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Discussion Starter · #1 · (Edited)
So over Christmas, I was cleaning my room, and I found my September 1950 "HO Monthly", and in it is the blueprint for a P&W Brill Bullet car. There were also some template jigs, and I put together this paper mock up of a Brill Bullet. Here are the pictures:

Floor Rectangle


Floor Flooring Automotive exterior Auto part Hardwood


Plastic Floor


Floor Flooring Hardwood Wood Paper


Vehicle


Would Shallacked Card Stock and/or Bristol Borard, would make for good construction? Also, what grade of card stock could be runned through a brother copier/printer? And would a Bachmann Brill power-truck be a good idea too?

Help? - :confused:
 

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You could run some sort of see-through tracing paper thru the printer, and dry-transfer it to something thicker. Styrene, or similar? *paging shaygetz, or someone, anyone*

Then that would be a good base to mount a power truck, I think.
 

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Discussion Starter · #3 ·
Code Traction Orange! Code Traction Orange!

Paging All the O'l Timers! Paging All the O'l Timer's! Advice is wanted.! Advice is wanted! - :eek:
 

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You can run just about anything through a printer as long as it's not thicker than a normal piece of paper. I make decals with my printer and that paper is about as thick as the printer will take. You could always try some different types of paper to see what goes best but I doubt that any type of cardboard would go through. Drawing paper or craft paper will probably go through ok. Pete
 

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Styrene is VERY printable for signshops, you might be able to find a sign shop with a flatbed printer who could print onto say .030 styrene. Your only issue might be getting a good scan resolution out of an old magazine. The magazines were rarely printed at high resolution.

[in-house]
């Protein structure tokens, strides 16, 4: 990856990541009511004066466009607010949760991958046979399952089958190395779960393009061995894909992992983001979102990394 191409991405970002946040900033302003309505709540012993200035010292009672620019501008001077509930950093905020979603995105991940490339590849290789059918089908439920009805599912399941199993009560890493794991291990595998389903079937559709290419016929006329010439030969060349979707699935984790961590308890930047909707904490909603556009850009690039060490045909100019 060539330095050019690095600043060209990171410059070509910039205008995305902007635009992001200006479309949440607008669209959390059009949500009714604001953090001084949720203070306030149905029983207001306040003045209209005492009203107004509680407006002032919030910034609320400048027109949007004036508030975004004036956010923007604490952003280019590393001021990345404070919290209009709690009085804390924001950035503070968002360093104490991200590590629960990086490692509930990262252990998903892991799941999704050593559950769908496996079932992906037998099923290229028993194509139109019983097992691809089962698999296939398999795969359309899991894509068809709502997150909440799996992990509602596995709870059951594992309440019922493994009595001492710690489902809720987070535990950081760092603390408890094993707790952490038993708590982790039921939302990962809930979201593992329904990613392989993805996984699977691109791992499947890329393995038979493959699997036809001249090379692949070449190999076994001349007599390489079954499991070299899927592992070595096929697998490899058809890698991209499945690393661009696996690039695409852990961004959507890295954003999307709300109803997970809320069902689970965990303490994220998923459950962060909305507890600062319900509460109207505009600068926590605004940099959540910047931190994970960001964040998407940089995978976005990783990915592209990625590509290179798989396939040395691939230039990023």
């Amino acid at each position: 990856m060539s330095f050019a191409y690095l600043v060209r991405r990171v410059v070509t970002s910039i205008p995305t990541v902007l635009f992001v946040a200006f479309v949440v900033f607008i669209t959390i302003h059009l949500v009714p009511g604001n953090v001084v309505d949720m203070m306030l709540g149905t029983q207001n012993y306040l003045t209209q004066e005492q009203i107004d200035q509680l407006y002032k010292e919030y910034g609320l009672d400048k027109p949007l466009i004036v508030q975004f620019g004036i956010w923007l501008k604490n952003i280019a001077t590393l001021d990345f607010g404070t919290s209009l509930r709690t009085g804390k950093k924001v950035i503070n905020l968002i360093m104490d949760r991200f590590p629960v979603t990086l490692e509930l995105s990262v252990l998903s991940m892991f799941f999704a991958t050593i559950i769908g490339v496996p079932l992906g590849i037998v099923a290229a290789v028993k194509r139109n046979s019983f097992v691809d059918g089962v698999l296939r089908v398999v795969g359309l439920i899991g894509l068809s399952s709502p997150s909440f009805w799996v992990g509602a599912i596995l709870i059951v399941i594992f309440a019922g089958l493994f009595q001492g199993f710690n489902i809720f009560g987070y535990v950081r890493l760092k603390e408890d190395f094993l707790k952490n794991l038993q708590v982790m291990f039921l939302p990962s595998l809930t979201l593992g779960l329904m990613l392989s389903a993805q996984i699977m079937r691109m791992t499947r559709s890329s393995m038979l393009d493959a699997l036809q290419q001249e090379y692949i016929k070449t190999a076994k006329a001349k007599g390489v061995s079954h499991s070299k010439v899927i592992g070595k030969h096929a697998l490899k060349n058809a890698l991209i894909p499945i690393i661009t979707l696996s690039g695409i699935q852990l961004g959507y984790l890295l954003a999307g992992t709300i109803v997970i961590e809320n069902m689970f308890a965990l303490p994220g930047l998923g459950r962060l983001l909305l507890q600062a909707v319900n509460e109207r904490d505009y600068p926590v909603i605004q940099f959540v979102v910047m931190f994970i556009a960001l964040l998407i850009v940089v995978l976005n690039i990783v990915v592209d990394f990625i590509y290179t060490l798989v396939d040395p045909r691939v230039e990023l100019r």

Craig
 

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Discussion Starter · #6 ·
I have made several copies, and it looks really clear in the original issue, atrubiting to the body here. Maybe Styrene is an option, but I'm keeping more old school materials on the table.
 

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Another tip when working with card-stock models ...

Using a sharp single-edge razor blade, gently score the cardstock along where you want a bend, cutting only a fraction of the way through the thickness of the paper itself. That will create a natural, very crisp fold line.

Cut on the side that's the "outside" of the bend, not the inside.

TJ
 

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Another thought, use the styrene and spray adhesive to glue down paper printed stencils. If you spray the back of the paper, a product like 3M 77 spray is formulated to stay on the original sprayed surface when removed.

With the stencil stuck on you can then use your good old Xacto to make the various cuts. Then peel the paper back off.

Craig
 
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